LONDON (Reuters) - Britain urgently needs to set up a new regulator to encourage oil and gas companies to collaborate and counter plunging North Sea production rates, a government-commissioned review said in its initial findings on Monday.
The government launched the review of the North Sea, the first in more than 20 years, after output plunged by a third from 2010 to 2012. While production has been in decline since 1999, the big drops in recent years have acted as a drag on economic growth.
Led by Ian Wood, former chairman of FTSE 100 oil services company Wood Group, the review outlined a plan to pump an extra 3 billion to 4 billion barrels of oil equivalent (boe) than would otherwise be extracted over the next 20 years.
The plan involves establishing an “arm’s-length” regulatory body that would drive collaboration between different companies, maximising the barrels pumped.
Wood emphasised that the plan should be implemented urgently to battle the North Sea’s deteriorating production.
Britain faces a race against time to find and develop new fields and hook them up to existing pipelines and platforms or risk that the infrastructure is dismantled and oil is left in the ground, because the finds are too small to warrant building new facilities.
“Infrastructure - that’s our Achilles heel right now - trying to consolidate infrastructure we have, get it best-used,” Wood said at a news conference.
The extra barrels, equivalent to around seven extra years of production at current daily rates, would bring over 200 billion pounds of additional value to Britain’s economy, the review said.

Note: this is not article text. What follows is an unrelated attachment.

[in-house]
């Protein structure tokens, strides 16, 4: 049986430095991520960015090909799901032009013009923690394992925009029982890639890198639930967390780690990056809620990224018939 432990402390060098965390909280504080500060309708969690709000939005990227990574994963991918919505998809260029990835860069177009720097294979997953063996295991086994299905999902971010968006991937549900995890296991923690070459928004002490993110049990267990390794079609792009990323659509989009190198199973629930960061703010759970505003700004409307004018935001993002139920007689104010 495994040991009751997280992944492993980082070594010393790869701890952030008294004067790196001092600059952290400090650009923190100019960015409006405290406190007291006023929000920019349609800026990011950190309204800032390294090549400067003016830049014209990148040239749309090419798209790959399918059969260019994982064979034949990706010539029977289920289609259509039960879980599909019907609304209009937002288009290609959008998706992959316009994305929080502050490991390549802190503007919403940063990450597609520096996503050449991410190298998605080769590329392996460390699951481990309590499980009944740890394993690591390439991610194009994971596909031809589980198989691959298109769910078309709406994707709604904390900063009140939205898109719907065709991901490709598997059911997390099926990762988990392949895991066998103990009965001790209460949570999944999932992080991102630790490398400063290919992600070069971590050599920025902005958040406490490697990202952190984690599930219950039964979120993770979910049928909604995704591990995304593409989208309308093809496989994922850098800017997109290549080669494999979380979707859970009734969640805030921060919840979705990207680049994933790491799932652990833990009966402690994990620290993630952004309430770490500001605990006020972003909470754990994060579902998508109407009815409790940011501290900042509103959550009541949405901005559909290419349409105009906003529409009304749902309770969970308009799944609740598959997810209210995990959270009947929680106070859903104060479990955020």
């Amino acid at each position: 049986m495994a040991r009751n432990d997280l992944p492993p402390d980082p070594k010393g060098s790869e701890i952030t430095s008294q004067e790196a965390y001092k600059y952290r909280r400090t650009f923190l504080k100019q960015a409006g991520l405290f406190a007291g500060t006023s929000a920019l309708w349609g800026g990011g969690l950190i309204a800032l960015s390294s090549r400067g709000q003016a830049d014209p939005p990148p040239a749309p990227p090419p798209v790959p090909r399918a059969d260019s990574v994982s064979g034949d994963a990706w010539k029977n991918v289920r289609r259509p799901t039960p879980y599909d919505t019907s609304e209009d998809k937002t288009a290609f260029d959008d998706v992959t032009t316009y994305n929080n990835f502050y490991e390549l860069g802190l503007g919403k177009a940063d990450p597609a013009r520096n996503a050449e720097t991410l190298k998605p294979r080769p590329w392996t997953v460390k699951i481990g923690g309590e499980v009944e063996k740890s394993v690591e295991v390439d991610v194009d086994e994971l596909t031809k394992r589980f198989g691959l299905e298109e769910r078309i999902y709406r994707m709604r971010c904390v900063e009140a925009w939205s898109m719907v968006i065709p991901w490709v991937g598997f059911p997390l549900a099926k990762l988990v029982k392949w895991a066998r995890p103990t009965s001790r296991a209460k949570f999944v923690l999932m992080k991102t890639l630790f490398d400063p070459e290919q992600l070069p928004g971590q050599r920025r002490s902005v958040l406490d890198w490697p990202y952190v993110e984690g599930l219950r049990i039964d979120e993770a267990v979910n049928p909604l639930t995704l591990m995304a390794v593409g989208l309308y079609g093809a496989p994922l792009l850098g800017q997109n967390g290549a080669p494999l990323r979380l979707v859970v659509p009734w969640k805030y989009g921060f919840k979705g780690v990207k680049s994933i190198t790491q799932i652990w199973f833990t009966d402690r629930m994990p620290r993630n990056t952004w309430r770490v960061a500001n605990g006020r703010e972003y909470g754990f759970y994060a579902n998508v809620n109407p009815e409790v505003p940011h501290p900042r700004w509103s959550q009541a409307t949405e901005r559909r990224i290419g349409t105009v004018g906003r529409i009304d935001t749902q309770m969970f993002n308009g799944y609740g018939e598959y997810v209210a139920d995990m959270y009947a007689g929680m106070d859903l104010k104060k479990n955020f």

Industry experts have long said that Britain’s North Sea, with its large number of operators, would be more efficient if there were more coordination between smaller companies and if larger companies were encouraged to allow other parties access to infrastructure they own.
With the North Sea now in its fifth decade of pumping oil and gas, new fields tend to be small and costly to exploit, while old platforms and pipelines need more maintenance, cutting output and profits. The number of operating fields has risen to around 300-plus from 90 in the 1990s.
The biggest oil companies, such as BP and Shell, are still active in the region but are concentrating on new projects off the West of Shetlands. The older areas, where there is less oil left to be extracted, are managed by dozens of smaller companies such as EnQuest and Ithaca Energy.
Under the review’s recommendations, the Department of Energy and Climate Change would set up the body with “additional powers”. The companies, which would fund the new regulator, would also commit to collaborate in certain areas such as sharing pipelines.
“My soundings in the industry show that the oil industry is fully up for this; I’m not encountering any negative comment,” Malcolm Webb, the chief executive of the industry group Oil and Gas UK, said at the conference.
Companies and government will now have an opportunity to comment on the initial findings before Wood publishes his final report early next year.
Industry experts at a conference in September agreed that collaboration was important but also said that tax incentives would be needed to squeeze every last drop of oil out of the North Sea.
Recommendations on taxation, however, were not within the scope of Wood’s review.
Wood, who met with the Chancellor George Osborne as part of his research, said he was confident the finance ministry recognised its role in prolonging the life of the North Sea.
“We have had some very helpful discussion with them, and we will be passing them some further views. I think they will be prepared to become involved in a very constructive way and try to deliver this programme,” Wood said.
editing by Jane Baird